Why would a high school student, college student or adult ask for thousands of dollars of donations from friends and family to go on a short term foreign mission trip when they have no experience sharing the gospel with others?
I have seen first hand, individuals travel half way around the world on a mission trip, and then wasting the money spent to send them there because they were to shy to share the gospel with strangers. I have also seen where a young lady went on a mission trip, not to share the gospel, but so that she could be near the young man who was leading the youth mission trip.
If you’ve never read Acres of Diamonds, it’s something you should do and is a valuable lesson that before we travel great distances to search for something of value, we should start by looking in our own backyard.
My son recently graduated high school. There were 368 students in his graduating class. The school advertised that they were having a baccalaureate service a few days prior to graduation. A baccalaureate service is basically a church service held for a graduating class. Of the 368 students in my son’s class only 30 came to the baccalaureate. That equals only 8% of the class. However, all 368 attended the graduation, which serves as evidence of their priorities.
Let’s assume that those who did not attend the baccalaureate do not have Christ as a priority in their lives, (it’s a broad assumption but I’m illustrating a point.) Right here in our own home town, within the very class rooms of my son’s high school, 92% of his fellow students do not consider Jesus Christ a priority in their lives.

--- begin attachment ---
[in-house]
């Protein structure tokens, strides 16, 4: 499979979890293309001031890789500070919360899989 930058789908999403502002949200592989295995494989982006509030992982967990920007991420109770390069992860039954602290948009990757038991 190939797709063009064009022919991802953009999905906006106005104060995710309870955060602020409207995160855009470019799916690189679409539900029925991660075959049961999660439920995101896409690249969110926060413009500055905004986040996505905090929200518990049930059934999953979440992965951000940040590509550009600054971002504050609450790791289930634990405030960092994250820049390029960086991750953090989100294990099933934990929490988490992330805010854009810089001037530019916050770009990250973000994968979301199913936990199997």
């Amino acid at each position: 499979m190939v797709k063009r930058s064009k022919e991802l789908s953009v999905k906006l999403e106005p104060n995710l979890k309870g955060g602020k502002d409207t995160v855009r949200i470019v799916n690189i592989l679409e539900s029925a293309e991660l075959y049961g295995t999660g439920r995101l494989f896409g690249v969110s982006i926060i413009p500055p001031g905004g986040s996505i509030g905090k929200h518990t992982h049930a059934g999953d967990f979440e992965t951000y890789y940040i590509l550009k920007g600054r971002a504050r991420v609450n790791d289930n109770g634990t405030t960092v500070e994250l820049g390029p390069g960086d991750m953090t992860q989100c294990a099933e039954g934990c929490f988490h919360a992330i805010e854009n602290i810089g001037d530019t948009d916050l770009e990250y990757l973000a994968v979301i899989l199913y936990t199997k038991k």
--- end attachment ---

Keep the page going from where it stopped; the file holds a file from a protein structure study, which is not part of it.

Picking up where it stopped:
Each time a group of people from the United States, gets on a plane to fly to a foreign country for a short term mission trip, during their flight they are passing over millions of people who need to hear the gospel.
I am not saying that people should not go on short term foreign mission trips, rather what I am saying is that before any person raises thousands of dollars of other people’s money to go on a foreign mission trip, there should be some proof that the person is capable of effectively sharing the gospel with others. That proof should come in the form of having regularly shared the good news with people in his or her own home town. It can cost thousands of dollars to go on a foreign mission trip but it costs almost nothing to go somewhere in your own town to share the gospel.
I’m also making a point here about evangelism itself. Why do many of today’s Christians think that sharing the gospel is something that only happens one week per year and that happens only in foreign countries? If you have any inclination to go on short term youth mission trips, you should do your missionary preparation by going on a one hour mission trip right now, this very day, in your own town. And then do the same tomorrow and the next day, and the day after that.
Imagine for a moment that you live in Africa. You attend a church in Africa. One day your pastor announces that they are putting together a mission trip to go to the United States. You sign up for the trip. At the first meeting the pastor tells your group that you will be traveling to (insert your city and state here). When you arrive, you’re objective will be to share the gospel with the people that live there.
Now that you have that scenario imagined in your mind, figure out what you are going to do upon your arrival. You’ve spent thousands of dollars for airfare travel and hotel accommodations to come to the United States for this mission trip. For the next seven days it’s your mission to go out and share the gospel with others.
Photo credit: flickr Creativ Commons, Hollywood Bypass by Elliott Brown